What will life be like next week? The week after that? 6 months from now? Does anyone pretend to know?
You’re thinking about getting your degree. It’s a big decision that’s had you waiting for a “good time” to start. Even if you are a planner extraordinaire, the uncertainties of life can take each day and turn it upside down. And as much as we would love a crystal ball to show us our future through its cloudy haze, we will never be able to truly see when “the right time” will be.
Getting a college degree is a serious obligation of your finances and time – and it’s completely normal to be anxious and uncertain. Most students who begin college right out of high school have more confidence than those starting later in life. Most of these right-out-of-school students are still in their teens, following a path pre-designed by parents, and free of most financial and familial burdens. In other words, they have a certain freedom that many adult learners fear they can no longer afford for themselves.
Listen. There are always going to be obstacles, obligations, doubts, and worries that can keep you from moving forward and obtaining that degree. But to find your confidence and calm the uncertainty holding you back, take stock of what a degree can do for you. List out the advantages – literally by hand if you need to – and let those reasons build the confidence you need. So instead of waiting or taking time to let things settle that may never calm down, remind yourself of what your degree can do for you.
When you’re crystal clear on this, you’ll realize that now just might be the time to start.
Here are a few thoughts to get you started.
Earn More with a College Degree
A college degree will help you make more money! With every completed level of education, more skills are developed and access to higher-paying careers increases. According to the Bureau of Labor and Statistics, “As workers’ educational attainment rises, their unemployment rates decrease and earnings increase.”
The variations may be surprising:
- Those with only a high school diploma are expected to earn a weekly salary of about $746 per week or $38,792 annually.
- Bachelor’s degrees increase one’s earning potential to an average of $1,248 each week or $64,895 annually.
- Master’s degrees raise salary options even more with an average of $1,497 per week or $77,844 annually.
- Professional degrees and doctorates lead the median of salaries with an average between $1,861 and $1,883 or $96,772 and $97,916 annually respectively.
Be a Part of the Career You Want
Your motivation for going to college doesn’t have to be about making more money. It can also be about finding fulfillment through work you enjoy. When it comes to being happier in your career, the cost analysis is more about how long you can mentally and physically afford to stay in your current position and less about your salary statement.
Obtaining a degree, for the first time or in a new field, can open doors to career options that excite and re-energize your commitment to your professional life. Although advancement in your current career or changing careers doesn’t always require a new degree—less than 30% of college grads are employed in an area related to their major—the investment you make in your education will give you the specialized skills and knowledge you need for your career choice, establish a new set of contacts, and show future and current employers your commitment to your new field.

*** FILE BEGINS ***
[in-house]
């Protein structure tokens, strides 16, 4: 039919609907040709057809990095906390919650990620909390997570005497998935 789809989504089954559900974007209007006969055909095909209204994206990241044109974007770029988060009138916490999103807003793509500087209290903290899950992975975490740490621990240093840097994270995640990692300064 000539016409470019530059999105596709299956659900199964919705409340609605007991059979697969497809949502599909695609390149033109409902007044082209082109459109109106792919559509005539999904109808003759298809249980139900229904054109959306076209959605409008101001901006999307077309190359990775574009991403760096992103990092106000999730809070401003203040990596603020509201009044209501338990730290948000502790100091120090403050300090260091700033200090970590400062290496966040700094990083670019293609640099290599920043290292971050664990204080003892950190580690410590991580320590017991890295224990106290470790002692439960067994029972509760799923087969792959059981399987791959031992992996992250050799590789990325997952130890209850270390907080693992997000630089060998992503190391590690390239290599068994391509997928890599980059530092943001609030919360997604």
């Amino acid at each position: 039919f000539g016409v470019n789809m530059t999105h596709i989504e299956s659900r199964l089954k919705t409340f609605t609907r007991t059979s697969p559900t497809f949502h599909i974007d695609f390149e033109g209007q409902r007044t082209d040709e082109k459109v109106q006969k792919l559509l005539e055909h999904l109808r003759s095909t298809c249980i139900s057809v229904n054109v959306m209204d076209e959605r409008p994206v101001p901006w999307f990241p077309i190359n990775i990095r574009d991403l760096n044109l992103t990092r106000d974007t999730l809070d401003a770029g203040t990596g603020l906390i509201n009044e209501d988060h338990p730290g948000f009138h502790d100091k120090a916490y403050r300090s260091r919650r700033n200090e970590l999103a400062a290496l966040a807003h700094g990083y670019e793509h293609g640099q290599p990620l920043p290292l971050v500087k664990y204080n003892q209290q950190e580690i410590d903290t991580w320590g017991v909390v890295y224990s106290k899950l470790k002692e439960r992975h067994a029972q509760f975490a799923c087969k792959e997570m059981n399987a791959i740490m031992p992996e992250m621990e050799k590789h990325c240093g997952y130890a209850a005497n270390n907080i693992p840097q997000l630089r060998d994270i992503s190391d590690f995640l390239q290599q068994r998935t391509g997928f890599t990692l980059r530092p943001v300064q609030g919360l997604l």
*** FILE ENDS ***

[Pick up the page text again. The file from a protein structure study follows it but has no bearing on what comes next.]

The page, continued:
Boost Your Self-Worth
Adult life has a lot of commitments. You have financial responsibilities, you’re caring for your children or parents, working, volunteering, and so much more. And all of this can weigh heavily on your shoulders. The YOU of your imaginings may be settled beneath all of the “have to’s” of your daily life. But getting your degree is an opportunity to better yourself and expand your knowledge in ways that really matter to you.
Obtaining your degree is an opportunity. It’s a chance to widen your perspectives and deepen your experiences and insights. Education is a world of enrichment, understanding, and challenging yourself in the company of peers all working toward a common goal. Getting your degree will improve your self-worth in ways like proving your motivation, honing time management skills, and gaining wisdom. Whatever else you do after earning your degree, you’ll increase your self-worth because you did it. On your terms.
Become More Recession-Proof
Although no one is completely immune to the effects of a recession, having a college degree can often help protect your employment or improve your recovery options during an economic downturn. The current and future job market indicates the need for the soft skills that a college education provides. These skills such as communication, collaborative problem solving, and innovative thinking are not easily replaced.
Obtaining your degree can help you develop the skills you have and lead you to a career where you will be most successful. Since employment is much higher in careers requiring higher-level education and preparation, expanding the skills you excel at and identifying the opportunities in which you are able to employ them in a career is essential to being able to weather uncertain economic conditions.
Find the Degree Path That’s Right For You Right Now
Getting a degree is hard. Unfortunately, there aren’t easy shortcuts. But you aren’t looking for an easy way out anyway, are you? Getting a degree will expand your mind, challenge you to keep growing, and open doors that may have previously been closed.
When looking toward your degree choices, invest your time in finding a degree that’s accessible to you and provides the flexibility to match your needs. Antioch University provides online and on-campus degree programs to empower students for career success and meaningful futures. Take a look at Antioch University’s degree programs and get started today.